JIM LEHRER: Now, the candidates in action. Here are snapshots from appearances by John Kerry, Wesley Clark, and Howard Dean.
SEN. JOHN KERRY: You can tell from listening to the state of the union message last night, that the president is facing re-election. I wish he'd face reality.
Watching President Bush's speech last night, one thing kept coming back to me. He just doesn't get it. The president was talking about an America that is not the America that the people I meet are living. The president was talking about a different America, different from the problems of the people who are trying to make ends meet, working two and three different jobs, who every time they try to get that health insurance it's one touch out of reach.
This past weekend, ladies and gentlemen, Associated Press ran a story about the White Houses' preparations for their big night last night. The headline was, "lobbyists pin hopes on state of the union." And last night, the Tysons and the Tycos of the world got what they prayed for, and they got what they paid for. Just look what he said about health care.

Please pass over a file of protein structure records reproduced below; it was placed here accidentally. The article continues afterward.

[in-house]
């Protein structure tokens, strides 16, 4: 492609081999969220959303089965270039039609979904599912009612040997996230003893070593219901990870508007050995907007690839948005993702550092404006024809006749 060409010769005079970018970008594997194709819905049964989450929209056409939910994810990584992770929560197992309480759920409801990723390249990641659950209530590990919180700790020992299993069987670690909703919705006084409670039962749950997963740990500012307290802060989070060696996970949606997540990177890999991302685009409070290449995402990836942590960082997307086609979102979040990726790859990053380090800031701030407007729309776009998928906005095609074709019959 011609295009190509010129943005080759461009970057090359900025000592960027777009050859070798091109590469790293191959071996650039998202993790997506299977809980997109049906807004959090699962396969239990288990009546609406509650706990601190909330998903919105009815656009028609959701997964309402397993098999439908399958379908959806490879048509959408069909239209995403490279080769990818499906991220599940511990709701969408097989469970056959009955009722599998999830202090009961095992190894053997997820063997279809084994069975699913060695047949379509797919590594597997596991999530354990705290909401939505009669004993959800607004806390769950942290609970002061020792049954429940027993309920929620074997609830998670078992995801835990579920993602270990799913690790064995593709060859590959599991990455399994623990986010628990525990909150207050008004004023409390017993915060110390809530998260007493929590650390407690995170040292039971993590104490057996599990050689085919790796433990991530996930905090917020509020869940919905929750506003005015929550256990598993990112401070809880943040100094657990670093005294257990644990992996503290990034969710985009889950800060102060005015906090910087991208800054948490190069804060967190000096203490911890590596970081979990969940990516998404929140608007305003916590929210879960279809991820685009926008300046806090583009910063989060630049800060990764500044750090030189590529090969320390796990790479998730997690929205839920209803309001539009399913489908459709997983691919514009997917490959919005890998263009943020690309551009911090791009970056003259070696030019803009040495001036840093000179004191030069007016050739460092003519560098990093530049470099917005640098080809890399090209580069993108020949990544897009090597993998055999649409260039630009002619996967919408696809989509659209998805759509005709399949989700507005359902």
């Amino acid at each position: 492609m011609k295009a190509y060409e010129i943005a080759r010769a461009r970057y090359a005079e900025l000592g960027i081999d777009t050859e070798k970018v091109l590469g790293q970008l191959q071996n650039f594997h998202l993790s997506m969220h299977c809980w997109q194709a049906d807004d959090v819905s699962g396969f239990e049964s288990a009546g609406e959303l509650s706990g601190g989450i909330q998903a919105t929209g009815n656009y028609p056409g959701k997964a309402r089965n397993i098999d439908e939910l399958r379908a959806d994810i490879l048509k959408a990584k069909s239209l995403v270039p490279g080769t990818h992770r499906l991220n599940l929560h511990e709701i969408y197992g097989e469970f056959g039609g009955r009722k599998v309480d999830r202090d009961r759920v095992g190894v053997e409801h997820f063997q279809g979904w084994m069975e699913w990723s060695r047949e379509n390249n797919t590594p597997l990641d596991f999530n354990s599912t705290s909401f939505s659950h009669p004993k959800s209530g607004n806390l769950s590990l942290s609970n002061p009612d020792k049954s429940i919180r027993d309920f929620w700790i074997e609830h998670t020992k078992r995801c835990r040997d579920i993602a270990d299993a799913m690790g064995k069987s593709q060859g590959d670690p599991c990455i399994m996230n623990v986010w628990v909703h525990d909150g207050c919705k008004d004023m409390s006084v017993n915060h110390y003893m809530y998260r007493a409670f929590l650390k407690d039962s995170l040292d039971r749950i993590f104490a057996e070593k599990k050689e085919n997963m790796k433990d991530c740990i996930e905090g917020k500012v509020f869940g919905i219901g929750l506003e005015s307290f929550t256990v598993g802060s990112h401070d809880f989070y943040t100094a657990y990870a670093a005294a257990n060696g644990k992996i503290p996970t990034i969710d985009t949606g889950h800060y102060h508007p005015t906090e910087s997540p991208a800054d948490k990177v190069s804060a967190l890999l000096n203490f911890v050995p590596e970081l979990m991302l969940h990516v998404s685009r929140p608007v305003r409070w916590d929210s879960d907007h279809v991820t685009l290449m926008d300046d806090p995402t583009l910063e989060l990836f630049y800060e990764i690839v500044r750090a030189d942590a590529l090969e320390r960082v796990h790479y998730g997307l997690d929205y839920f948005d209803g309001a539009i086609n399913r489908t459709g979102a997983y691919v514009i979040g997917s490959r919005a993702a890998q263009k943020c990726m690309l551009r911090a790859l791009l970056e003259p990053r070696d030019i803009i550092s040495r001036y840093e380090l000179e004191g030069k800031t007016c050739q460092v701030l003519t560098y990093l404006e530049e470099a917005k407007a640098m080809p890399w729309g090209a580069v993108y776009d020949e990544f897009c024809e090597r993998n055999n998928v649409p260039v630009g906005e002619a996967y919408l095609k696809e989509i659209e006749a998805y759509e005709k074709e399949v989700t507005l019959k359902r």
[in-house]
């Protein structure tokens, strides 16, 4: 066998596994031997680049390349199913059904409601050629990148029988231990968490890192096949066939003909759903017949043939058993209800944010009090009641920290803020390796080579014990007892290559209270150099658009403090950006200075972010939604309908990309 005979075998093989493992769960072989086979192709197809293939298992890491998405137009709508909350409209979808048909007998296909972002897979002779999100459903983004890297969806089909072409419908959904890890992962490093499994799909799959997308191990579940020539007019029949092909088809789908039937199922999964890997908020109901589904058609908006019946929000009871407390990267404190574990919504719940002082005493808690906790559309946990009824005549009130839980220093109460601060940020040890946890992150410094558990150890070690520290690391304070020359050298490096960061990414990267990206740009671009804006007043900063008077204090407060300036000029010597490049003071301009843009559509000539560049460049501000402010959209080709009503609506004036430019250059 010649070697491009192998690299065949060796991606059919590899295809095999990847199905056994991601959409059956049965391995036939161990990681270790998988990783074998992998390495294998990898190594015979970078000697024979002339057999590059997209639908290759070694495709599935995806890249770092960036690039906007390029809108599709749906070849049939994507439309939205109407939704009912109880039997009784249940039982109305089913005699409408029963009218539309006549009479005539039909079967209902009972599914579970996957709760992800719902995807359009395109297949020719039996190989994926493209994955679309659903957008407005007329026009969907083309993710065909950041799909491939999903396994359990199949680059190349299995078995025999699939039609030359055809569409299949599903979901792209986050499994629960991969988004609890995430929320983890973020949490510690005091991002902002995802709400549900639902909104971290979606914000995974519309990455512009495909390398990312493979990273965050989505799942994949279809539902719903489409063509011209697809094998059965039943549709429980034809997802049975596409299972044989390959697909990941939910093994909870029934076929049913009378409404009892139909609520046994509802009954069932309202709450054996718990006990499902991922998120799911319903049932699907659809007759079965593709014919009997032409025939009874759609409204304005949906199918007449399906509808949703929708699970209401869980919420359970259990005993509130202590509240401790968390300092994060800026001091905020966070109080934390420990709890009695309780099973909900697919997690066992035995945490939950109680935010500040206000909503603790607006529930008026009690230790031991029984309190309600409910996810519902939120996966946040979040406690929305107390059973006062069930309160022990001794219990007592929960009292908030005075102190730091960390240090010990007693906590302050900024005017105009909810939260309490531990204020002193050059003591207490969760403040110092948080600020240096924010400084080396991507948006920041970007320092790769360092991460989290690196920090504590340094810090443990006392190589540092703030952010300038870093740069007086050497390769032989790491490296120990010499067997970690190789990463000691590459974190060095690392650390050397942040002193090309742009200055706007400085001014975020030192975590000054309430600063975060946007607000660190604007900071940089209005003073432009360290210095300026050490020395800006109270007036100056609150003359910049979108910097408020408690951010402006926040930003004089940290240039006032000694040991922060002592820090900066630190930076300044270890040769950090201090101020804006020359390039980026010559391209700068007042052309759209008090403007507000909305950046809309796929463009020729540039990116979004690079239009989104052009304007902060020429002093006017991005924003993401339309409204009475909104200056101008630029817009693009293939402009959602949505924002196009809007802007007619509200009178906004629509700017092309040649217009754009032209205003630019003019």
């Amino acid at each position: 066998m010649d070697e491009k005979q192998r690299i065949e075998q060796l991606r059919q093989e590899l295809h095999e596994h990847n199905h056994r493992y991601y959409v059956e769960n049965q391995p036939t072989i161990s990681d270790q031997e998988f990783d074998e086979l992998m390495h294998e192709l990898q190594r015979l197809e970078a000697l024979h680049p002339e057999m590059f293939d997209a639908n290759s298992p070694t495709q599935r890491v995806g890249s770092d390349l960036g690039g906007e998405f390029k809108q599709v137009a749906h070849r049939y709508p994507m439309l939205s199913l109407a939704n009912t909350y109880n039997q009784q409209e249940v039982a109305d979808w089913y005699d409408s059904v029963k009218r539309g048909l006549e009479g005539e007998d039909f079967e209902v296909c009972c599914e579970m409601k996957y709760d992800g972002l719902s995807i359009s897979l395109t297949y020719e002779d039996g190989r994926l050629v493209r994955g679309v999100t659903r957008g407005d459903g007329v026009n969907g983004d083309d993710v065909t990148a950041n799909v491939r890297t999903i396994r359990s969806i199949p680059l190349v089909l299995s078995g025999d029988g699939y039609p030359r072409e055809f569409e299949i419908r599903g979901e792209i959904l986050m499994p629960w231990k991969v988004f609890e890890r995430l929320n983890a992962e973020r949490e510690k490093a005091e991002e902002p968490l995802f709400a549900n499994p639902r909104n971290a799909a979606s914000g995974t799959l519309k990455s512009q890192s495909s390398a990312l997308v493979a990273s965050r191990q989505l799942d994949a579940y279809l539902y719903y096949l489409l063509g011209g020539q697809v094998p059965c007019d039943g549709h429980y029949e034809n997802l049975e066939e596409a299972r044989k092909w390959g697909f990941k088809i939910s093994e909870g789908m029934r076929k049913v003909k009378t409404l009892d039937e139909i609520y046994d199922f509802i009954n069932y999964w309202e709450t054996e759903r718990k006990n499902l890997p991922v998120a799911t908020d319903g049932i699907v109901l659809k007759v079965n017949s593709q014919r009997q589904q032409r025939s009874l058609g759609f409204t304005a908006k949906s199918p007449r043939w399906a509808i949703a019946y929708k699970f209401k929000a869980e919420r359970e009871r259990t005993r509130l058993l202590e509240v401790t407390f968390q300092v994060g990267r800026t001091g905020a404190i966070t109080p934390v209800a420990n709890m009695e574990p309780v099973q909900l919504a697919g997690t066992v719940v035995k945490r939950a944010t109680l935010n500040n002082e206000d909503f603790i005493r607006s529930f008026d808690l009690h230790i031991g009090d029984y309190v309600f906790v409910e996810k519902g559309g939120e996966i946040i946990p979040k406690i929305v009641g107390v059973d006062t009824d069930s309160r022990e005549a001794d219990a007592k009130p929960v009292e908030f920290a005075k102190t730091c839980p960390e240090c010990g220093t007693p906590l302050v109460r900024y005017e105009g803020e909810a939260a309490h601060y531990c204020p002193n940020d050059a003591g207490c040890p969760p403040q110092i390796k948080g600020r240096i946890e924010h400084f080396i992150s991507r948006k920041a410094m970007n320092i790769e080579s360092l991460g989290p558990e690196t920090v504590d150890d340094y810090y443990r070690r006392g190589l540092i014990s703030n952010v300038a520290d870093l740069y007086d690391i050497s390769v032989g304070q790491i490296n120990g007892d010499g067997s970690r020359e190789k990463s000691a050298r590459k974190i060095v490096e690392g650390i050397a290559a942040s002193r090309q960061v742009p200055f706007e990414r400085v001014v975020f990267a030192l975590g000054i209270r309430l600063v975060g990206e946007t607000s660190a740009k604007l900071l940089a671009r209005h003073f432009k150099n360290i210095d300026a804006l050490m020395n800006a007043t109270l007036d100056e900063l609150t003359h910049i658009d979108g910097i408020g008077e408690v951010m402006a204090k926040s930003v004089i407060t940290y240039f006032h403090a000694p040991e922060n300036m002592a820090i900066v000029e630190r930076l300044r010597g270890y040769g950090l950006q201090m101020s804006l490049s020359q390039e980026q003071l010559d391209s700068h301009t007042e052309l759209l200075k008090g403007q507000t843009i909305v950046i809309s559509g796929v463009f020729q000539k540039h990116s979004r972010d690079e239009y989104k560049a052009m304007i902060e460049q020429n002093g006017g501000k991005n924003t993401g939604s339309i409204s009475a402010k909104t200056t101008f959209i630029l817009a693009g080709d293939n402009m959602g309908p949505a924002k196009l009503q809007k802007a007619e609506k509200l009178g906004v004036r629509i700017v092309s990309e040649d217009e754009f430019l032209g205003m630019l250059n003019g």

President Bush talked a good game about making health care affordable to people. But if he was really serious about holding down health care costs, he'd focus on solutions instead of sound bytes. There is no way to bring affordable health care to families in American if you're not willing to take on the most powerful organized interests in Washington. And the fact is, when it comes to HMO's and drug companies, the ones that fuel this campaign, the motto of this administration is: "No special interest left behind." (Applause)
One of the biggest reasons that health care costs are being pushed into the stratosphere year after year is that prescription drug costs are going up year after year, not to mention premiums in health care. Prescription drug costs are rising by almost 20 percent a year. The big drug companies charge Americans the highest prices in the world, while they run up record-breaking profits. And George Bush is looking out for the profits of the drug industry. I'm going to look out for the Americans who are struggling to pay their prescription drug costs. (Applause)